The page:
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The Use of Clinical Vignettes To Measure the Quality of Health Care FREE

[+] Article and Author Information

The summary below is from the full report titled “Measuring the Quality of Physician Practice by Using Clinical Vignettes: A Prospective Validation Study.” It is in the 16 November 2004 issue of Annals of Internal Medicine (volume 141, pages 771-780). The authors are J.W. Peabody, J. Luck, P. Glassman, S. Jain, J. Hansen, M. Spell, and M. Lee.


Ann Intern Med. 2004;141(10):I-67. doi:10.7326/0003-4819-141-10-200411160-00004
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What is the problem and what is known about it so far?

The ability to measure the quality of health care is important for efforts to improve care. One common way to measure the quality of health care provided by doctors is to review what the doctor writes in the medical chart. This is easy to do but is often inaccurate because doctors do not always write down everything they think about or do. A second way uses standardized patients; these are people who are trained to act like patients and observe whether the doctor asks the right questions, examines the most important parts of the body, and orders the right tests and treatments. Standardized patients provide very accurate measures of quality but are expensive to use. A third method, clinical vignettes, might solve some of these problems. With clinical vignettes, doctors are asked questions about what they would ask or do for a hypothetical patient. Doctors' responses to the questions might provide information similar to that provided by standardized patients at a cheaper cost. However, the accuracy of clinical vignettes for measuring quality needs to be determined.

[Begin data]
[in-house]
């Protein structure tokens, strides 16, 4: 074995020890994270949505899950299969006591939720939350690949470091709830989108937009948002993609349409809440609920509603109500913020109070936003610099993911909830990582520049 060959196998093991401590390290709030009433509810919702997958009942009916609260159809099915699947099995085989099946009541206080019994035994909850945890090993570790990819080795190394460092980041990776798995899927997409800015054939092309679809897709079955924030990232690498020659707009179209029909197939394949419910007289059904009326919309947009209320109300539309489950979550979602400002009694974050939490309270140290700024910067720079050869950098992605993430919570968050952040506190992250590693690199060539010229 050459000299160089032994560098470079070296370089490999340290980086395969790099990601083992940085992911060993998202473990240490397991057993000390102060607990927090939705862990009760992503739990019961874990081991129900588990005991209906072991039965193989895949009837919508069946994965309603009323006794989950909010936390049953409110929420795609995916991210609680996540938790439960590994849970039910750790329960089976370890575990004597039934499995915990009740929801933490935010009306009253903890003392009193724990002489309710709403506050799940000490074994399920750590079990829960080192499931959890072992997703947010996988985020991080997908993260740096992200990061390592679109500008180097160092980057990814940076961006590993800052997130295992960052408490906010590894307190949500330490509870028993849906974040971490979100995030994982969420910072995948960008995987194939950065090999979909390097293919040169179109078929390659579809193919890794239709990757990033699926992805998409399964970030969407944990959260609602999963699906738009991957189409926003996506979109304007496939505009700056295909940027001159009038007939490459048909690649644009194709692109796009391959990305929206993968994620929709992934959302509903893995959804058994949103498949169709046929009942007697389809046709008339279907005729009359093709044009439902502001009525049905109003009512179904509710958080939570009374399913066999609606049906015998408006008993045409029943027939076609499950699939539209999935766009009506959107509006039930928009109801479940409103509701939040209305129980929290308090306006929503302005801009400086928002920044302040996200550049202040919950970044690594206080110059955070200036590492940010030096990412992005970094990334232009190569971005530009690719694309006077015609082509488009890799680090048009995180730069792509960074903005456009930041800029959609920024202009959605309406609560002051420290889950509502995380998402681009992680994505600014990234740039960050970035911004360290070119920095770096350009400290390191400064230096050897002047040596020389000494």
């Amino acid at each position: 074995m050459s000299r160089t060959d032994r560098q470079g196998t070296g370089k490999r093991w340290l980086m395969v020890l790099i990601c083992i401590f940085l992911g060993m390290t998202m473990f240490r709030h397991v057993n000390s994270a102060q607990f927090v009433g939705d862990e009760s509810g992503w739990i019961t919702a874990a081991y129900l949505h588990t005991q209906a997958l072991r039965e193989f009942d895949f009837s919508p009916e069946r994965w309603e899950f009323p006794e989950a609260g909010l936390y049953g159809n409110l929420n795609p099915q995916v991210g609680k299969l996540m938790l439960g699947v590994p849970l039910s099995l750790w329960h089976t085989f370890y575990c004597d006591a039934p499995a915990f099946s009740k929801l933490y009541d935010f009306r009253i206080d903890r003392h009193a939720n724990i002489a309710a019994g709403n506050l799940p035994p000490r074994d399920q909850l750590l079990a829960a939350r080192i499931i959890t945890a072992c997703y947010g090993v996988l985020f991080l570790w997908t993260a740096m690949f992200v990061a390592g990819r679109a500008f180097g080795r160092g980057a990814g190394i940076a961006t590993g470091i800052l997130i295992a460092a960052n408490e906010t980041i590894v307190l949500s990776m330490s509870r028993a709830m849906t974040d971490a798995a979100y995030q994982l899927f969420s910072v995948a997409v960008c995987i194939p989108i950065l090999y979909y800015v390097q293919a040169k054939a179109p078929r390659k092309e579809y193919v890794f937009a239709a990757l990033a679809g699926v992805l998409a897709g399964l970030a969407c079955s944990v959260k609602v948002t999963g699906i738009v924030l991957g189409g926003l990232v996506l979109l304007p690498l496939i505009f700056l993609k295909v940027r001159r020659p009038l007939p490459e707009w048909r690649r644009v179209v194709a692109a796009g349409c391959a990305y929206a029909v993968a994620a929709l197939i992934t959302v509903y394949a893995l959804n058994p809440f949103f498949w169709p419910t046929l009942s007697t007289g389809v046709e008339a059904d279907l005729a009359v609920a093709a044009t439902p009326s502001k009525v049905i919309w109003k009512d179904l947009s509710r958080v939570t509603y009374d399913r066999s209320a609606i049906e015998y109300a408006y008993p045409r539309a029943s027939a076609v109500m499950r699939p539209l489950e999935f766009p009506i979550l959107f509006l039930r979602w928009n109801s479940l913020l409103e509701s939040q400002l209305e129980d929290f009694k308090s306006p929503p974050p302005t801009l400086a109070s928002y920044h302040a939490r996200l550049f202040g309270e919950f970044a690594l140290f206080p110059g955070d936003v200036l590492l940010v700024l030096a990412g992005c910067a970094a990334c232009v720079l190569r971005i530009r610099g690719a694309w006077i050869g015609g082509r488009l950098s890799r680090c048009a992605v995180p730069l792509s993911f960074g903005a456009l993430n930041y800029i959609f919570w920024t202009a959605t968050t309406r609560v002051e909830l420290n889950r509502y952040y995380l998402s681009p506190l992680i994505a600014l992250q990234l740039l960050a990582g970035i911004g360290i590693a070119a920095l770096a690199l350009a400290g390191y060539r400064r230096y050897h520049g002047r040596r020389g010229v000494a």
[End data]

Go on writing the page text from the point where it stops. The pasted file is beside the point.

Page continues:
Why did the researchers do this particular study?

To see whether clinical vignettes accurately measure the quality of health care provided by doctors.

Who was studied?

116 doctors at 2 Veterans Affairs and 2 private medical centers in California; 40 doctors were trainees in internal medicine training programs.

How was the study done?

Over the course of a year, the doctors completed 8 clinical vignettes that simulated patients with common diseases. At different times in the same year, the doctors saw 8 standardized patients with the same diseases. The information about quality from the clinical vignettes was compared with that gathered by standardized patients and from a review of what the doctors wrote in the medical record about those patients.

What did the researchers find?

Compared with standardized patients, clinical vignettes more clearly reflected quality of care than did the medical record review.

What are the limitations of the study?

Clinical vignettes provide no information about whether a doctor's decisions actually improve the health of patients. The important decisions they assess in one visit might really take place over many visits. Also, the vignettes provide no information about other important aspects of high-quality health care, such as a doctor's concern for patients.

What are the implications of the study?

Clinical vignettes may be an accurate, inexpensive way to measure the quality of care provided by doctors for common diseases. They have limitations, however, and should not be the only tool used to measure quality.

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